Peanut and Roasted Tomato Braised Chicken

Photo: Jason Little | Food Styling: Johanna Brannan Lowe
This twist on the Zimbabwean classic huku nedovi (roadrunner chicken in peanut sauce) is quick to prepare and uses chicken thighs instead of the tougher meat of roadrunner chicken. Bell pepper, garlic and ginger add extra flavor and a dose of vegetables. This recipe is part of the 2018 Food & Nutrition cultural competency series, My Global Table.

SERVING SIZE: 3½ ounces chicken, 1 cup vegetables, ¼ cup sauce, ¼ cup spinach (390 grams)
PREP TIME: 20 minutes
COOKING TIME: 20 minutes


  • 1 pound chicken thighs, skinned, deboned
  • 2 teaspoons (10 milliliters) olive oil, divided
  • 1½ cups diced white onion
  • 2 cups diced green bell pepper
  • 1 tablespoon minced garlic
  • 2 teaspoons ground ginger
  • ¼ teaspoon salt
  • ¼ teaspoon cayenne pepper
  • 2 tablespoons unsalted creamy peanut butter
  • 2 14.5-ounce cans fire-roasted diced tomatoes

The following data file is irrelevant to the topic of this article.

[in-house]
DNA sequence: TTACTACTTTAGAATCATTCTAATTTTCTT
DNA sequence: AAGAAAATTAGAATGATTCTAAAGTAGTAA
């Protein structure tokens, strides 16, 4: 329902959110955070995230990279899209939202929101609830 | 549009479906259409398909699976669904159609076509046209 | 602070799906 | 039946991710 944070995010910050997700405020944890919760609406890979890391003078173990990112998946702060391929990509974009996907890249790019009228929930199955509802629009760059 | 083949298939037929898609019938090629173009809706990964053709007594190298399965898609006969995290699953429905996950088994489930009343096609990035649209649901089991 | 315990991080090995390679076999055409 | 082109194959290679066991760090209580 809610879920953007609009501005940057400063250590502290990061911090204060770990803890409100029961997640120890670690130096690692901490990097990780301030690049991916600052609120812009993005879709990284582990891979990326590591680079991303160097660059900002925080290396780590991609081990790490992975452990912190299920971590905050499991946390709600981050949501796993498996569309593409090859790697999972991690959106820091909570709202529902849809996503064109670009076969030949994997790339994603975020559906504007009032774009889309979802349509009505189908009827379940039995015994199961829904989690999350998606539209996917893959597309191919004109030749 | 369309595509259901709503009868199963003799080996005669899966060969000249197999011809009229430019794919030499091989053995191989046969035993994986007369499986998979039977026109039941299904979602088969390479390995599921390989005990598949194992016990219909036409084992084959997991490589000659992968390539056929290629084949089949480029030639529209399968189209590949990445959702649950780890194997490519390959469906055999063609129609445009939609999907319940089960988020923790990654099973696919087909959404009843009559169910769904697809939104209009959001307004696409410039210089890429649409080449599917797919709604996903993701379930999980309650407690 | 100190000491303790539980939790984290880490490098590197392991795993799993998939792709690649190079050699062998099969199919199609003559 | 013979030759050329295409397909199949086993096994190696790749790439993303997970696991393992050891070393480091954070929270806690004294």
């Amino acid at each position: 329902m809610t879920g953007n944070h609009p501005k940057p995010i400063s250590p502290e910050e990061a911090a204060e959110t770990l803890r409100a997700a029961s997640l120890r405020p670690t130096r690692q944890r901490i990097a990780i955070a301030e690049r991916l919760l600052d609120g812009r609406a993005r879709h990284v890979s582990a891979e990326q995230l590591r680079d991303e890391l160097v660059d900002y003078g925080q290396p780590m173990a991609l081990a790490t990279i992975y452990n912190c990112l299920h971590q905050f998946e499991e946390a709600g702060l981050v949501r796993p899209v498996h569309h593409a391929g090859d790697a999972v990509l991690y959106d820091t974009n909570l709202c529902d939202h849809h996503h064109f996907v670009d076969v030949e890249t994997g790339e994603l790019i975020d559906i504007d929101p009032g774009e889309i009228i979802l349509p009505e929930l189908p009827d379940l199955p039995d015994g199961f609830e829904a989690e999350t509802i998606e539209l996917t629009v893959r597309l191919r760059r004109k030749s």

• 1½ cups spinach


  1. Chop chicken into bite-size pieces. Add 1 teaspoon olive oil to a medium saucepan over medium-high heat.
  2. Add chicken and cook for 1½ minutes, then toss and cook about 1½ minutes.
  3. Transfer chicken to a plate and set aside.
  4. Pour 1 teaspoon olive oil into the pan, then add onion, bell pepper and garlic. Sauté for 3 to 4 minutes, stirring often.
  5. Reduce heat to medium, add ginger, salt and cayenne pepper and stir.
  6. Add peanut butter, stir to combine and cook for 30 seconds.
  7. Add tomatoes and bring to a boil, then add chicken back into the pan.
  8. Reduce heat to simmer and cook for 15 to 20 minutes, until chicken reaches an internal temperature of 165°F (74°C) and sauce thickens slightly.
  9. Stack spinach leaves, roll tightly and slice to chiffonade.
  10. Divide hot stew among 4 bowls and top each with ¼ cup spinach.

NUTRITION PER SERVING: 307 calories, 13g total fat, 3g saturated fat, 99mg cholesterol, 617mg sodium, 26g carbohydrate, 7g fiber, 14g sugar, 25g protein, 1094mg potassium, 304mg phosphorus Note: Analysis uses crushed tomatoes in place of fire-roasted diced tomatoes to provide potassium and phosphorus information.

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Celestina Brunetti
Celestina Brunetti, RDN, LD is a personal chef and dietitian based in Albuquerque, and owner of Wellness Cucina LLC where her focus is on cooking for auto immune diseases. She blogs at Follow her on Facebook and Instagram.